9 03 2014

Photo by woodleywonderworks

We know gifted students are far more complex than their test scores might suggest. And while we expect certain quirks, others blindside us: a strange reaction to sound, a sudden outburst of tears, or a need to stand up at inopportune times.

Five Overexcitabilities

Kazimierz Dabrowski identified five types of “overexcitability” that he believed connected strongly to giftedness: intellectual, psychomotor, imaginative, sensual, and emotional.

However, these same five overexcitabilities also make it difficult for students to work within the confines of the classroom. Carrie Lynn Bailey writes:

A challenge for gifted individuals is that they can often be viewed negatively, or pathologically, particularly in educational settings.Overexcitabilities and Sensitivities

Mendaglio and Tiller found, in 2006, the tie between overexcitabilities and giftedness to be somewhat looser than originaly thought, but an awareness of overexcitabilities goes a long way towards understanding that kid who seems to defy explanation.

1. Intellectual Overexcitability

Curious, questioning, and sharp, a child with intellectual overexcitability asks the questions that flummox you, makes the connections that amaze you, and arrives at understandings that leave your curriculum in the dust.

They will want to go deep into interesting topics, talk about theoretical concepts, and move faster through content than you can handle.

2. Imaginational Overexcitability

Fueled by creativity, a love of stories and drawings, and fictional worlds, students with this overexcitability might daydream, doodle, or otherwise occupy their minds while a dull teacher drones on.

3. Sensual Overexcitability

Despite the provocative name, we’re talking literally about the five senses here. Students with sensual overexcitability receive more input from their senses than expected. This could show up as a strong reaction to sounds, light, and textures, or tastes. This reaction could be positive, with a desire to continue experiencing a sensation, or negative, driving the student away from the stimulus.

As a child, I loved rubbing a satin blanket on my face. As an adult, I go to sleep easier when I have the pressure of a thick blanket. These odd quirks might be a result of sensual overexcitability.

4. Psychomotor Overexcitability

Students with psychomotor overexcitability appear to simply have too much energy. It might manifest as fidgety behavior, rapid, excessive talking, and overactive physical behavior. It sounds an awful lot like ADHD, and might easily be misidentified as such.

5. Emotional Overexcitability

Tragedies, injustice, and reminders of mortality might trigger an unexpectedly emotional response from students who experience emotional overexcitability. As a teacher, it might appear that they are over-dramatic or seeking attention. However, these students simply feel emotions more intensely, whether joy or sadness. This sensitivity could show up as strong compassion, empathy, and caring for others.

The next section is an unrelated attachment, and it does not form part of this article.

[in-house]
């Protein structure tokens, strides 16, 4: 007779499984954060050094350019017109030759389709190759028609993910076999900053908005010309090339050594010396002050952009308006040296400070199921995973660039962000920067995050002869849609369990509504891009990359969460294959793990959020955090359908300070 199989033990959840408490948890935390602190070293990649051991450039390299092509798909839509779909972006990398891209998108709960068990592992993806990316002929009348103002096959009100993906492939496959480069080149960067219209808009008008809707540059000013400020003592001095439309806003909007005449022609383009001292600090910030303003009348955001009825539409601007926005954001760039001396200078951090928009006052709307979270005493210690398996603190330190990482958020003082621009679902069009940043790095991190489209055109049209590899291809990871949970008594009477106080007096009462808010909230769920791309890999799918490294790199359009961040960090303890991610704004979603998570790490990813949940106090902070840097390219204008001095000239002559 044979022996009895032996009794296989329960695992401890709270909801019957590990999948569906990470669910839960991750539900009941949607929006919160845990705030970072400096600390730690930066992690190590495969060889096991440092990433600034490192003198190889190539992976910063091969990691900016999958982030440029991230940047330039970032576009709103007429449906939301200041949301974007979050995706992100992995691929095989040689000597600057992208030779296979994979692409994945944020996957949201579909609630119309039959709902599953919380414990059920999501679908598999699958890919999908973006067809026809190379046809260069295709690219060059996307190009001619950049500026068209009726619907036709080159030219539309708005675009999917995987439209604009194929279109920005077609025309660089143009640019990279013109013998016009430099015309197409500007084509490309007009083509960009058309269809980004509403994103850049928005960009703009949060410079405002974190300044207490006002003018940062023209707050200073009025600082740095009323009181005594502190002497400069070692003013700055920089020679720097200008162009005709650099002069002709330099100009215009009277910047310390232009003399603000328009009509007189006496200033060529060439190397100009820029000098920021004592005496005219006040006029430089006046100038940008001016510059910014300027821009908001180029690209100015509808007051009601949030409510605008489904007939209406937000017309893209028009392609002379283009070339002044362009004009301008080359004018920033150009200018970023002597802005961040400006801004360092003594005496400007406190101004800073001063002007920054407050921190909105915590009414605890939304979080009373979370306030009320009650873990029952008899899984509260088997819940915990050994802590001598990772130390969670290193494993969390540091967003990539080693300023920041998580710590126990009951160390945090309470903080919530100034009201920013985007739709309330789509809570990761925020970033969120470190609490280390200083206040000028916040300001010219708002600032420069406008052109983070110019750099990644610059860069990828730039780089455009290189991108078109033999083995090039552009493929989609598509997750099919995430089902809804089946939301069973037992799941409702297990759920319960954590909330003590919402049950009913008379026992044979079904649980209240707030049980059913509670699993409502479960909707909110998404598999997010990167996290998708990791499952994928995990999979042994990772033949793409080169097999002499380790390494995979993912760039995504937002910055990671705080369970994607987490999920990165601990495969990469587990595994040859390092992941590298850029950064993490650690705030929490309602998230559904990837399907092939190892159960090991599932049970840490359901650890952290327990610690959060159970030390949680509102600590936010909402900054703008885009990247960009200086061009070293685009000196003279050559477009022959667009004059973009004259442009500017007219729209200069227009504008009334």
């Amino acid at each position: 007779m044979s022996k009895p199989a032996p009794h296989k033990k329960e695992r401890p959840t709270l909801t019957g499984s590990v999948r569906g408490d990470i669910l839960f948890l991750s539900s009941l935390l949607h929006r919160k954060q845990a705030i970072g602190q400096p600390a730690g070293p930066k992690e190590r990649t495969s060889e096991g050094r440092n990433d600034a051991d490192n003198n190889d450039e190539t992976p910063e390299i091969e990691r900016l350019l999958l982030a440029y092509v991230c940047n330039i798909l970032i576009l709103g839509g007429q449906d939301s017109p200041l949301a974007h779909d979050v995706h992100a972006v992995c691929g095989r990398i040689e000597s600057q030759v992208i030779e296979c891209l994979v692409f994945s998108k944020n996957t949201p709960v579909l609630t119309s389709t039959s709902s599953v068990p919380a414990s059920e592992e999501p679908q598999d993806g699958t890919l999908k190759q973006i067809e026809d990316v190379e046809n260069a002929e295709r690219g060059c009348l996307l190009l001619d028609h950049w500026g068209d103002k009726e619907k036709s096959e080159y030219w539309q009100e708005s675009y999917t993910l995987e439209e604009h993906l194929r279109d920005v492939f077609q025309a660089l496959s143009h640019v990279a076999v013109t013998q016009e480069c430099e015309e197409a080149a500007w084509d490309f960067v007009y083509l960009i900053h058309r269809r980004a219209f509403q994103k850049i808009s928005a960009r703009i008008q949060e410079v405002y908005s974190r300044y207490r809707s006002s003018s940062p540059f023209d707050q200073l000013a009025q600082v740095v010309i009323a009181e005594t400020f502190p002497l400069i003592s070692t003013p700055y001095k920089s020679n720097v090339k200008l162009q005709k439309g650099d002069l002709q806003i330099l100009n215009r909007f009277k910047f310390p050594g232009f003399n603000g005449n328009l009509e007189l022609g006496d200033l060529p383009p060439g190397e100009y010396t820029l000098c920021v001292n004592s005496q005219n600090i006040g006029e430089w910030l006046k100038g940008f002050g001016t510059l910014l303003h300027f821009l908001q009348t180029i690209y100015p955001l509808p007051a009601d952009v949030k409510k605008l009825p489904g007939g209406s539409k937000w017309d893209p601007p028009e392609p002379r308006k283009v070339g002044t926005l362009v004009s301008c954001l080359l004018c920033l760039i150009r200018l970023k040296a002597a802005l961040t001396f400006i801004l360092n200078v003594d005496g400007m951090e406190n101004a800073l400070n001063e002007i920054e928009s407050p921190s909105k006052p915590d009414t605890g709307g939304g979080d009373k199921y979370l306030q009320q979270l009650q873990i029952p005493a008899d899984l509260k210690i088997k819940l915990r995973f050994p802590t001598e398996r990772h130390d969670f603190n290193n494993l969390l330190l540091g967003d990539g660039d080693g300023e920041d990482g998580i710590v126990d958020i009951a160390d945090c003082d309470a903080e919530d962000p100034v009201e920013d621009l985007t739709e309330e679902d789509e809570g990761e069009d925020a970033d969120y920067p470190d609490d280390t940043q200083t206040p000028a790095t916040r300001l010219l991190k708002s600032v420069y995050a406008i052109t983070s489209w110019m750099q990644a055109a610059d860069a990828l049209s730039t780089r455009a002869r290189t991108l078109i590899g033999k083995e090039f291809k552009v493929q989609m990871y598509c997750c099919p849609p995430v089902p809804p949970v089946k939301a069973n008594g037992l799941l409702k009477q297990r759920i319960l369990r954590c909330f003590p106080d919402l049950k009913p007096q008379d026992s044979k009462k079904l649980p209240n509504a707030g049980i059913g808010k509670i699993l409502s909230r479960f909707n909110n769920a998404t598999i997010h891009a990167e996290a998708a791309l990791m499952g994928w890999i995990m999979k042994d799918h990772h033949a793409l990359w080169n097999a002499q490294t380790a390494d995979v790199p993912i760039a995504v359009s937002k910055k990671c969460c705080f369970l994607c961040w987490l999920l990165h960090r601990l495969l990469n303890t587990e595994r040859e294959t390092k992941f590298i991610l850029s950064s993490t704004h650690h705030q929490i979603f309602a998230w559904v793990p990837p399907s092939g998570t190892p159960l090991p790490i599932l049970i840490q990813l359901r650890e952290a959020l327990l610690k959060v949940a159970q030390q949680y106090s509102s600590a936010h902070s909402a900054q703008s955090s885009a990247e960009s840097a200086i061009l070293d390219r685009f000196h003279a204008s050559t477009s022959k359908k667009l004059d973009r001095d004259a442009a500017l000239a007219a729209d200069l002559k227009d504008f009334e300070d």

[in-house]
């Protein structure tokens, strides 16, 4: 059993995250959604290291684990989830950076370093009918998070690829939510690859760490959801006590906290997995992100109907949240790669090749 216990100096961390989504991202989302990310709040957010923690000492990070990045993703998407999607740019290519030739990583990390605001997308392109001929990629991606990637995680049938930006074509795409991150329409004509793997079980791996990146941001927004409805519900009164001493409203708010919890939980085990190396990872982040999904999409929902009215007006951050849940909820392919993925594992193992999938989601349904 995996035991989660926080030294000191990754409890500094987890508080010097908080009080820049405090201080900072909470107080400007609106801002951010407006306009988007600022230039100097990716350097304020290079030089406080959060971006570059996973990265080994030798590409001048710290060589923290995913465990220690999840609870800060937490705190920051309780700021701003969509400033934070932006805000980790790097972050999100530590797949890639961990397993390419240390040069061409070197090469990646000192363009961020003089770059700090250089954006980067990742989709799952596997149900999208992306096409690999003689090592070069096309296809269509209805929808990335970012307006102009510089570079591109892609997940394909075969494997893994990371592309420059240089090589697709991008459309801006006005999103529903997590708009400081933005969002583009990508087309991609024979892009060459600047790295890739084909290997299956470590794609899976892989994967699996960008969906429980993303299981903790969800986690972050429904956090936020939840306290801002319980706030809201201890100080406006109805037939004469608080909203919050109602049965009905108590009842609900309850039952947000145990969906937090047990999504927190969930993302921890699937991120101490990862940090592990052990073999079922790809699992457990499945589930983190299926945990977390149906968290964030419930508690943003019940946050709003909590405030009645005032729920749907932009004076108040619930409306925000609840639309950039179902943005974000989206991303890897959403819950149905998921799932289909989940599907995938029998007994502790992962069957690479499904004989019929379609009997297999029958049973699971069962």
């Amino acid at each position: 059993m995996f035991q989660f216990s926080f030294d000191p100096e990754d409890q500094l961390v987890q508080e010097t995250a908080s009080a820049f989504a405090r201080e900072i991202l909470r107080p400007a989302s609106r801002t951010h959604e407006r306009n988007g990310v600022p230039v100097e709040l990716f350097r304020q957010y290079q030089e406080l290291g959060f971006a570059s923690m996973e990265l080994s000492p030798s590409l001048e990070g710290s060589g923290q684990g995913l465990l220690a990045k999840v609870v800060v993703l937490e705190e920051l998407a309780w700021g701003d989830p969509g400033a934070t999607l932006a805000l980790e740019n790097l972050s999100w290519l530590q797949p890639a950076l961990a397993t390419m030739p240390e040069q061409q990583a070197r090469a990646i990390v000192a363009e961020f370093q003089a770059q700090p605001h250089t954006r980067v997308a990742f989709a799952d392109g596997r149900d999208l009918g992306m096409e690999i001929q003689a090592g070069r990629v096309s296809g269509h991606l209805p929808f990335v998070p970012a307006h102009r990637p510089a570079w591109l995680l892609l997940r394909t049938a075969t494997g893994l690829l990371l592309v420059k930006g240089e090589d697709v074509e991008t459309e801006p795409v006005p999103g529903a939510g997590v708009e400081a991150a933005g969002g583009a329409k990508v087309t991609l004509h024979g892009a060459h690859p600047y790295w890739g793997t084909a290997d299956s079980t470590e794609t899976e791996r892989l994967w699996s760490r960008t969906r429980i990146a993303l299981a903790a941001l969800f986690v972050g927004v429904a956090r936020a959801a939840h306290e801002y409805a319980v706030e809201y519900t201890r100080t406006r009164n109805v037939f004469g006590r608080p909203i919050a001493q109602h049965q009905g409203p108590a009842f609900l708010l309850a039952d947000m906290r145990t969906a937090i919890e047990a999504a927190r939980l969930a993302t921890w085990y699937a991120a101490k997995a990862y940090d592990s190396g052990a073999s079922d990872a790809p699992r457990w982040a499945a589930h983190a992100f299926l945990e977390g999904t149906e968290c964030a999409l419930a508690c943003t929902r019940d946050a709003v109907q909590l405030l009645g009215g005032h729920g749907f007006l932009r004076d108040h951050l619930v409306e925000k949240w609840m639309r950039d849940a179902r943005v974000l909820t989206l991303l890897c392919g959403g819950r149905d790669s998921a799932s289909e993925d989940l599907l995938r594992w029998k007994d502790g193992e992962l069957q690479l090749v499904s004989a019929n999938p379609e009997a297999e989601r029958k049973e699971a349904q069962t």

Classroom Implications

How does this theory help a teacher up to his neck in the day’s work? Identifying these overexcitabilities puts us on the road to alleviating classroom problems:

Too many detailed questions from a student in the middle of a lesson?She’s exhibiting intellectual overexcitability. Give her ten minutes of computer time to get those quesitons answered!

A student is deeply involved in a movie or book’s fictional world He’s showing signs of imaginational overexcitability. This kid needs an ongoing, creative outlet for these feelings. Give him an open-ended, creative project as a “what do I when I’m done?” option.

Fidgety actions causing annoying noises during worktime? The student might be experiencing psychomotor overexcitabilities. Be sure to offer options for moving around, constructing objects, or otherwise getting that energy out.

Sobbing rage over a minor recess trangression Offer a listening, non-judgemental ear and a chance for the student to explain the event. Give some “cool-down” time. Later, discuss ways to deal with strong emotions before they become overwhelming.

Overreaction to a sound in the class, agitated behavior over clothingTry to get to the root of the problem, identifying what exactly bothers the student so you can help structure the day to avoid those sounds, sights, or textures. You may also attempt to counsel the student withways to deal with troublesome sensations.

Finally, realize how easily these five traits could overshadow a child’s gifts.

Further Reading

In case you want to dig deeper into Dabrowski’s overexcitabilities:

In case you want to dig deeper into Dabrowski’s overexcitabilities:




One response

12 04 2014

I can hardly believe it. I was always told that I had a higher intelligence than most of people, that I was gifted despit of my ADHD, but I never really considerate that.
But after reading this… I see myself through those words. Specially imaginational overexitability… I am a bookworm. I LOVE fantasy books. I always read, I love to write, I always daydream… I am like a adult in a teen body, thats how I feel. I do bonds and analogies with the information I receive with what I already know as I just receive it. Now I know what it is to be gifted, what I have of different, why I have top notes without even trying. Thank-you.

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